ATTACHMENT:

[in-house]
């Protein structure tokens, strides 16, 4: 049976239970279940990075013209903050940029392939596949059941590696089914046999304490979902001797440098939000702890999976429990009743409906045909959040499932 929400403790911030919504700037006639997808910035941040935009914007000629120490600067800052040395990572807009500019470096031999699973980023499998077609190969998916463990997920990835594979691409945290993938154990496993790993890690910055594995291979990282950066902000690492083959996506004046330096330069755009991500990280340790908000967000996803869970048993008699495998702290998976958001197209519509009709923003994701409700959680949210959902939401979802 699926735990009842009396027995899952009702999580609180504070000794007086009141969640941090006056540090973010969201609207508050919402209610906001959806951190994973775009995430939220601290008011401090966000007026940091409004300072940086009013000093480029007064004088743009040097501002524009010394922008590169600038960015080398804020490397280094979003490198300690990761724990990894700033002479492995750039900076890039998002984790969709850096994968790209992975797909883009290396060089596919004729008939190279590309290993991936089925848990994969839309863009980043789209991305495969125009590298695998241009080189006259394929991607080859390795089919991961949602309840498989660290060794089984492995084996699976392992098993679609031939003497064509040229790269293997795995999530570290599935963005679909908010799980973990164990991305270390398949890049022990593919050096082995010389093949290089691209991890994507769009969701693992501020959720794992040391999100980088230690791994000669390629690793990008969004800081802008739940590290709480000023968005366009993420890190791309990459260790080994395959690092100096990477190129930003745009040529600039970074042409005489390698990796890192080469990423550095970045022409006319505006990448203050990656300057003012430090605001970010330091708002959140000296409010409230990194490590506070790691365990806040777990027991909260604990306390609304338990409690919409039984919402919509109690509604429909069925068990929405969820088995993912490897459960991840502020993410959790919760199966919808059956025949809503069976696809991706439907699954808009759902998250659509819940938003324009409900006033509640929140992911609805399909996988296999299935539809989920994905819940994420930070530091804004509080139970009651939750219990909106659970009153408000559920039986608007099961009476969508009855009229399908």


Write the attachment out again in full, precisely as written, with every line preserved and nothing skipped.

[in-house]
């Protein structure tokens, strides 16, 4: 049976239970279940990075013209903050940029392939596949059941590696089914046999304490979902001797440098939000702890999976429990009743409906045909959040499932 929400403790911030919504700037006639997808910035941040935009914007000629120490600067800052040395990572807009500019470096031999699973980023499998077609190969998916463990997920990835594979691409945290993938154990496993790993890690910055594995291979990282950066902000690492083959996506004046330096330069755009991500990280340790908000967000996803869970048993008699495998702290998976958001197209519509009709923003994701409700959680949210959902939401979802 699926735990009842009396027995899952009702999580609180504070000794007086009141969640941090006056540090973010969201609207508050919402209610906001959806951190994973775009995430939220601290008011401090966000007026940091409004300072940086009013000093480029007064004088743009040097501002524009010394922008590169600038960015080398804020490397280094979003490198300690990761724990990894700033002479492995750039900076890039998002984790969709850096994968790209992975797909883009290396060089596919004729008939190279590309290993991936089925848990994969839309863009980043789209991305495969125009590298695998241009080189006259394929991607080859390795089919991961949602309840498989660290060794089984492995084996699976392992098993679609031939003497064509040229790269293997795995999530570290599935963005679909908010799980973990164990991305270390398949890049022990593919050096082995010389093949290089691209991890994507769009969701693992501020959720794992040391999100980088230690791994000669390629690793990008969004800081802008739940590290709480000023968005366009993420890190791309990459260790080994395959690092100096990477190129930003745009040529600039970074042409005489390698990796890192080469990423550095970045022409006319505006990448203050990656300057003012430090605001970010330091708002959140000296409010409230990194490590506070790691365990806040777990027991909260604990306390609304338990409690919409039984919402919509109690509604429909069925068990929405969820088995993912490897459960991840502020993410959790919760199966919808059956025949809503069976696809991706439907699954808009759902998250659509819940938003324009409900006033509640929140992911609805399909996988296999299935539809989920994905819940994420930070530091804004509080139970009651939750219990909106659970009153408000559920039986608007099961009476969508009855009229399908």